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Apocalypse Now (1979) By Sapra, Rahul

DOI: 10.4324/9781135000356-REM1032-1
Published: 01/10/2016
Retrieved: 26 February 2024, from


Apocalypse Now, produced and directed by Francis Ford Coppola, is an adaptation of Joseph Conrad’s novella Heart of Darkness (1899) that deals with European colonialism in the Congo Basin in late nineteenth century. However, the scriptwriters Coppola and John Milius adapted Conrad’s text to convey the brutalities of the Vietnam War. The film charts the journey of the American Captain Willard (Martin Sheen) in Vietnam to find and terminate the rebellious and reportedly insane Colonel Walter E. Kurtz (Marlon Brando). Both the style and the content of the film are influenced by the modernism of Conrad and T.S. Eliot. Images of mutilation and dismemberment dominate Coppola’s film, since Kurtz is represented as a figure of mutilation, which is echoed by Eliot’s poetry. Coppola’s Kurtz reads the first passage of Eliot's “The Hollow Men” verbatim, and the photojournalist (Dennis Hopper) quotes from Eliot’s “The Love Song of J. Alfred Prufrock.” Margot Norris notes the film’s use of surrealism to express the irrationality, absurdity, futility, fragmentation, and incomprehensibility of the Vietnam War. The film won the Palme d’Or (1979) at Cannes, but it received mixed reviews, and is regarded by some as a flawed masterpiece.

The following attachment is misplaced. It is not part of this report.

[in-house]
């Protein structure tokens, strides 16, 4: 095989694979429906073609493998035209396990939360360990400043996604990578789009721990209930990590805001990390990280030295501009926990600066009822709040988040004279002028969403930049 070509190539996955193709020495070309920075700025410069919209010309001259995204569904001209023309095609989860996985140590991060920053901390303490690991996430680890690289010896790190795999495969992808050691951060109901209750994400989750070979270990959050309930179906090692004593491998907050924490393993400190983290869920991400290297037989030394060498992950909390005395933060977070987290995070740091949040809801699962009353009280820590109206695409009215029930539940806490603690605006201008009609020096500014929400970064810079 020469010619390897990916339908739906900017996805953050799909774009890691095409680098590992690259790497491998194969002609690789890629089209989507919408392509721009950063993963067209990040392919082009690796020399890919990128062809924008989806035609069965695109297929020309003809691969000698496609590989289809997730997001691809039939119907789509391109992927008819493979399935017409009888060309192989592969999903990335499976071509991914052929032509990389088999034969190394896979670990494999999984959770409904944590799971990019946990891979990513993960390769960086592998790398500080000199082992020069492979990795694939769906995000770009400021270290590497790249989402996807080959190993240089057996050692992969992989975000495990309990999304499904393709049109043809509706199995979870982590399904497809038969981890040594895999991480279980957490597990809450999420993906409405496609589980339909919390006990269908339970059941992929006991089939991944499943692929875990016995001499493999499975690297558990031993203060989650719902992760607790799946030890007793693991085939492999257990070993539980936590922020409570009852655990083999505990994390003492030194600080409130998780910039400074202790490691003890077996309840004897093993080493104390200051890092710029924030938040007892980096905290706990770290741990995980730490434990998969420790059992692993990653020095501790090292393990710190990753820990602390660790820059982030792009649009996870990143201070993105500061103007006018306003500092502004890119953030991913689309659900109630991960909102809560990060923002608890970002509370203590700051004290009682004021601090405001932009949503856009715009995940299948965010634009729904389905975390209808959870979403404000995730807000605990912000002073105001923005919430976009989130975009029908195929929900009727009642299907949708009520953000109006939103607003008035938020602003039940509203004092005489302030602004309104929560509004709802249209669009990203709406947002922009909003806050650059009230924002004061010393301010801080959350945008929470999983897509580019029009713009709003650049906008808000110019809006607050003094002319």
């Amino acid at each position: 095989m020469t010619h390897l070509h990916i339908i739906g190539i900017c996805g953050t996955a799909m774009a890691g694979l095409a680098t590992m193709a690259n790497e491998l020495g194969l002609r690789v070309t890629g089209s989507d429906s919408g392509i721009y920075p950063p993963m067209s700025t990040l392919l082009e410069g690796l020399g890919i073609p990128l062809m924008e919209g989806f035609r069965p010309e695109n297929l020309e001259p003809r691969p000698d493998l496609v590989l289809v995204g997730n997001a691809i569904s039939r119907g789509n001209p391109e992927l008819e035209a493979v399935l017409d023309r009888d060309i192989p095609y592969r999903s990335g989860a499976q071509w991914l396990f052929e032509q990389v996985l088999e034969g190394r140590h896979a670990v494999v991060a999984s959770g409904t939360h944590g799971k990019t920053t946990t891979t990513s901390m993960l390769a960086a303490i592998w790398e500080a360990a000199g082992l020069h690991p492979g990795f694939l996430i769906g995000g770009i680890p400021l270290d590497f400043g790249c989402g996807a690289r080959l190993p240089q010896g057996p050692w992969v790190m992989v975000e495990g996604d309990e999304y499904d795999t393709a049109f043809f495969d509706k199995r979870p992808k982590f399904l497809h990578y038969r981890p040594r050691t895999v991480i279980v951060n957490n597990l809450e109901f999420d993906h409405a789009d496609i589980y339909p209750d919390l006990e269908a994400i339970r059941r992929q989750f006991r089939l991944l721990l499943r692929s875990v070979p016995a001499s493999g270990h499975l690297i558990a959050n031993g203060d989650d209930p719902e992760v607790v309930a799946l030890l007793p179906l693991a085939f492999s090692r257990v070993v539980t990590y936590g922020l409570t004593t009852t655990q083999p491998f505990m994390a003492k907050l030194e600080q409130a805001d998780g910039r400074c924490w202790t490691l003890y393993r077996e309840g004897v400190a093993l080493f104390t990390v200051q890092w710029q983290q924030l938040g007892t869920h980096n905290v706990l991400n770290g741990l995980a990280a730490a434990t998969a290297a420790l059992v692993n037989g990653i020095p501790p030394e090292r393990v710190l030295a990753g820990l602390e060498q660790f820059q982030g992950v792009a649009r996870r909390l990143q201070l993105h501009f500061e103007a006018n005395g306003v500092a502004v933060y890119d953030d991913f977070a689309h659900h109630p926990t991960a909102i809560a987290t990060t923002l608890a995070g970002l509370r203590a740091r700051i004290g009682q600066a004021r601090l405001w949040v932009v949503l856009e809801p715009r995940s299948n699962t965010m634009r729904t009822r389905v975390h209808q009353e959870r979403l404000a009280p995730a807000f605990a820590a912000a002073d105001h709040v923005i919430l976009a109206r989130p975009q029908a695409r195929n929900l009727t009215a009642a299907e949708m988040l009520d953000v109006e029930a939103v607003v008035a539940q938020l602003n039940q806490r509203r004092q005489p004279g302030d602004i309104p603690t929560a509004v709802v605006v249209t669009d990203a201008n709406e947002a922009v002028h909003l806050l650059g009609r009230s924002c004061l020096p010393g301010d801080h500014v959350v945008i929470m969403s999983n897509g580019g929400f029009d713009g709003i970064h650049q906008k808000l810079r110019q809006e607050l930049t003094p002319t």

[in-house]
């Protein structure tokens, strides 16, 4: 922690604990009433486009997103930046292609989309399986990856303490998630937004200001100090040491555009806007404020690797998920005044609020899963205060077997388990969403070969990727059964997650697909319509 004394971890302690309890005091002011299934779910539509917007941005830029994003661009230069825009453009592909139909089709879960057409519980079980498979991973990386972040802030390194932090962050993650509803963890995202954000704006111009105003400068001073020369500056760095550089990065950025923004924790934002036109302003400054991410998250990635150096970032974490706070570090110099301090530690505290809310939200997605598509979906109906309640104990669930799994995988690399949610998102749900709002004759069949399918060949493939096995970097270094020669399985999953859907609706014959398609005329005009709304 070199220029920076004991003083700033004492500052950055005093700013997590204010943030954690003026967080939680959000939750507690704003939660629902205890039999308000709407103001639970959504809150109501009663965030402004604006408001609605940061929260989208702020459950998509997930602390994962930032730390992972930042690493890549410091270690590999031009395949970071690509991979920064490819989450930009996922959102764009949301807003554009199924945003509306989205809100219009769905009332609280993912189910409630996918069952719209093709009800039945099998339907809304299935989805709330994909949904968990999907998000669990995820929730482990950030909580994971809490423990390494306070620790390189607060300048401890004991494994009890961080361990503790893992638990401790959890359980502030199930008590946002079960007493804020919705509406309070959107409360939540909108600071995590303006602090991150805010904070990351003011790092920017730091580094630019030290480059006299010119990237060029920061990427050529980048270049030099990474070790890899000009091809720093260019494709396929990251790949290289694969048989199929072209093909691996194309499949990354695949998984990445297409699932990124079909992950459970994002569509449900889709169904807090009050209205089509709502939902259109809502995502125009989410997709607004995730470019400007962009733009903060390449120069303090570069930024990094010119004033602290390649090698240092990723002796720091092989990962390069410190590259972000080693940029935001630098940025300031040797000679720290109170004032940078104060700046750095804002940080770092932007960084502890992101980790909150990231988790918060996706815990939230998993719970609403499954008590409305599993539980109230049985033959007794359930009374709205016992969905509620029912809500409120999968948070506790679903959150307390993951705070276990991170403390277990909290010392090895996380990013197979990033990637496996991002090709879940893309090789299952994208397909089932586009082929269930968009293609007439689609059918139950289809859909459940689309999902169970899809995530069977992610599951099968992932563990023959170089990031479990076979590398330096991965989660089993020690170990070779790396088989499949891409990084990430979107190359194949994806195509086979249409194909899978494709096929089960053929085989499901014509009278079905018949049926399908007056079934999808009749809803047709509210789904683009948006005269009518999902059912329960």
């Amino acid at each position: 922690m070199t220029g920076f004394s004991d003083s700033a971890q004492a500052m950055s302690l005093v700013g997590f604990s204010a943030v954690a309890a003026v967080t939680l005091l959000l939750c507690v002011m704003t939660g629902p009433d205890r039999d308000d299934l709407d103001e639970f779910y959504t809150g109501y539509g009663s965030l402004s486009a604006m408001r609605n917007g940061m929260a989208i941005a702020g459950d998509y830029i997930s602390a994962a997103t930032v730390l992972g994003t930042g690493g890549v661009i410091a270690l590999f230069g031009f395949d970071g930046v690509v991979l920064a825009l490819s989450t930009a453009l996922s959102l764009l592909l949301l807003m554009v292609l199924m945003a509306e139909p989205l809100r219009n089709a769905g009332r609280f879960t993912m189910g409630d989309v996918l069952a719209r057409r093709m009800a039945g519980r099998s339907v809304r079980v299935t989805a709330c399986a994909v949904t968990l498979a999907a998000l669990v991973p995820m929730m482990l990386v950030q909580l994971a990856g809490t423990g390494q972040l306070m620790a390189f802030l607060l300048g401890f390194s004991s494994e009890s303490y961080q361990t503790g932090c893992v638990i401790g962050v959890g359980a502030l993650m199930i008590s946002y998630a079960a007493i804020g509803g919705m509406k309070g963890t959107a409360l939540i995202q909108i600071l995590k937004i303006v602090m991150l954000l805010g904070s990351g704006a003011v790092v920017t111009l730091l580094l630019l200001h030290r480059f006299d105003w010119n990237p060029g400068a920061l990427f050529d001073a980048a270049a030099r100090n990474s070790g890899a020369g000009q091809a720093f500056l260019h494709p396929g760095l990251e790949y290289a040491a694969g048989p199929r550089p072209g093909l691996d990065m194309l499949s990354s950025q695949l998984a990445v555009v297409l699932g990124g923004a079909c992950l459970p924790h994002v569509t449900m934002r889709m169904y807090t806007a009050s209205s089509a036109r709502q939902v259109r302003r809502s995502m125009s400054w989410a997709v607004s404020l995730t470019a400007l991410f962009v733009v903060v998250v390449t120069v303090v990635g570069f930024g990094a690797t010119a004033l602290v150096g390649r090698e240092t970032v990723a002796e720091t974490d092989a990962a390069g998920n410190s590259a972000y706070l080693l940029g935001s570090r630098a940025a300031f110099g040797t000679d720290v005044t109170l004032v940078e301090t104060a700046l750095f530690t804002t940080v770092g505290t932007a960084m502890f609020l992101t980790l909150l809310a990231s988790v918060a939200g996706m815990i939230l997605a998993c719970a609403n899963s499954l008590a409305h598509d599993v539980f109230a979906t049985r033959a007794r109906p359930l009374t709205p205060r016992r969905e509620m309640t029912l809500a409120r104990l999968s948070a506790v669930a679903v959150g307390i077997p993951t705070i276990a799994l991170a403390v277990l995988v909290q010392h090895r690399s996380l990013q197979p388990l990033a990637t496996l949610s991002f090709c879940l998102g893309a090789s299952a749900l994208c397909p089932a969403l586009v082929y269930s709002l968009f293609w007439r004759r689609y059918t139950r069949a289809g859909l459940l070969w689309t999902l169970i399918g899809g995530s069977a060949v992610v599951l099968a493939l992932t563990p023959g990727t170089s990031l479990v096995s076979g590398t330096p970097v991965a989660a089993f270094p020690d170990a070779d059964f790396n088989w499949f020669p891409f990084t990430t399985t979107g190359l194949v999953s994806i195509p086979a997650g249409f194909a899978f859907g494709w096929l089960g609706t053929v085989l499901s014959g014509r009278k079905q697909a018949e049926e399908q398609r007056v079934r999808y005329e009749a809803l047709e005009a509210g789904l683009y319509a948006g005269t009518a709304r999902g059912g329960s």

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Citing this article:

Sapra, Rahul. " Apocalypse Now (1979)." The Routledge Encyclopedia of Modernism. : Taylor and Francis, 2016. Date Accessed 26 Feb. 2024 doi:10.4324/9781135000356-REM1032-1

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